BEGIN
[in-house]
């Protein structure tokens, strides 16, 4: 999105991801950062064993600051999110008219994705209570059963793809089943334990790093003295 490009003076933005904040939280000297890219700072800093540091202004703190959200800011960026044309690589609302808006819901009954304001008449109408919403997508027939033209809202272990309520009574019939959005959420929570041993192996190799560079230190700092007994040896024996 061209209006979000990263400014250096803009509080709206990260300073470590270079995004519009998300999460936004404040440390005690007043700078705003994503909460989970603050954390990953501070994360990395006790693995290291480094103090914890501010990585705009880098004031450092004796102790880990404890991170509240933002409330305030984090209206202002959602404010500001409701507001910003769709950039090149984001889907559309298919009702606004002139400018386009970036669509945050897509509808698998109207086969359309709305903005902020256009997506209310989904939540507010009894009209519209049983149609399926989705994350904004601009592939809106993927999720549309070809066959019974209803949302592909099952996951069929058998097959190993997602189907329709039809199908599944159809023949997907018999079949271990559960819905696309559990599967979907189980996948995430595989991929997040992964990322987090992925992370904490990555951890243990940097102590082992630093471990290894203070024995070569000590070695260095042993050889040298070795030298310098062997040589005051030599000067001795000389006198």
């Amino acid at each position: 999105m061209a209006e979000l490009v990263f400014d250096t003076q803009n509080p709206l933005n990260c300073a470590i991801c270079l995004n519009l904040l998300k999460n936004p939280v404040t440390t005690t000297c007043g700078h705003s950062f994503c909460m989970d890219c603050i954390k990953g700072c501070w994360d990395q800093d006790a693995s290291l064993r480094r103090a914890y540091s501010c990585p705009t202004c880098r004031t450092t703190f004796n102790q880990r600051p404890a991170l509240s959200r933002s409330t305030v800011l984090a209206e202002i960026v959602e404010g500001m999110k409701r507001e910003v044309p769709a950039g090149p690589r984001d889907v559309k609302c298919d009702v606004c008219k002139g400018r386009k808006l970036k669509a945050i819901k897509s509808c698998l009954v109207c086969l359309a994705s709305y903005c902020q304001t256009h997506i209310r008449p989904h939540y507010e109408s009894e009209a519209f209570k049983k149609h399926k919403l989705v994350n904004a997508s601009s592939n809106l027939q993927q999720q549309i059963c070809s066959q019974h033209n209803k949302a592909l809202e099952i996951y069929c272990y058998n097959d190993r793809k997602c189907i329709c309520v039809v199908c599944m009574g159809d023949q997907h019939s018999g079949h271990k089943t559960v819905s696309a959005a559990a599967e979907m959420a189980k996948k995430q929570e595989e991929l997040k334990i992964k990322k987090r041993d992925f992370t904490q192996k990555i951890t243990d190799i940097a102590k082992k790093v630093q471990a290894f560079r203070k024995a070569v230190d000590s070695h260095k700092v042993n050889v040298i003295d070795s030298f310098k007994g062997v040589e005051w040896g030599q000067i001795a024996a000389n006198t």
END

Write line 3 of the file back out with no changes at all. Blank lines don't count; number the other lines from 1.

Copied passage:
């Amino acid at each position: 999105m061209a209006e979000l490009v990263f400014d250096t003076q803009n509080p709206l933005n990260c300073a470590i991801c270079l995004n519009l904040l998300k999460n936004p939280v404040t440390t005690t000297c007043g700078h705003s950062f994503c909460m989970d890219c603050i954390k990953g700072c501070w994360d990395q800093d006790a693995s290291l064993r480094r103090a914890y540091s501010c990585p705009t202004c880098r004031t450092t703190f004796n102790q880990r600051p404890a991170l509240s959200r933002s409330t305030v800011l984090a209206e202002i960026v959602e404010g500001m999110k409701r507001e910003v044309p769709a950039g090149p690589r984001d889907v559309k609302c298919d009702v606004c008219k002139g400018r386009k808006l970036k669509a945050i819901k897509s509808c698998l009954v109207c086969l359309a994705s709305y903005c902020q304001t256009h997506i209310r008449p989904h939540y507010e109408s009894e009209a519209f209570k049983k149609h399926k919403l989705v994350n904004a997508s601009s592939n809106l027939q993927q999720q549309i059963c070809s066959q019974h033209n209803k949302a592909l809202e099952i996951y069929c272990y058998n097959d190993r793809k997602c189907i329709c309520v039809v199908c599944m009574g159809d023949q997907h019939s018999g079949h271990k089943t559960v819905s696309a959005a559990a599967e979907m959420a189980k996948k995430q929570e595989e991929l997040k334990i992964k990322k987090r041993d992925f992370t904490q192996k990555i951890t243990d190799i940097a102590k082992k790093v630093q471990a290894f560079r203070k024995a070569v230190d000590s070695h260095k700092v042993n050889v040298i003295d070795s030298f310098k007994g062997v040589e005051w040896g030599q000067i001795a024996a000389n006198t």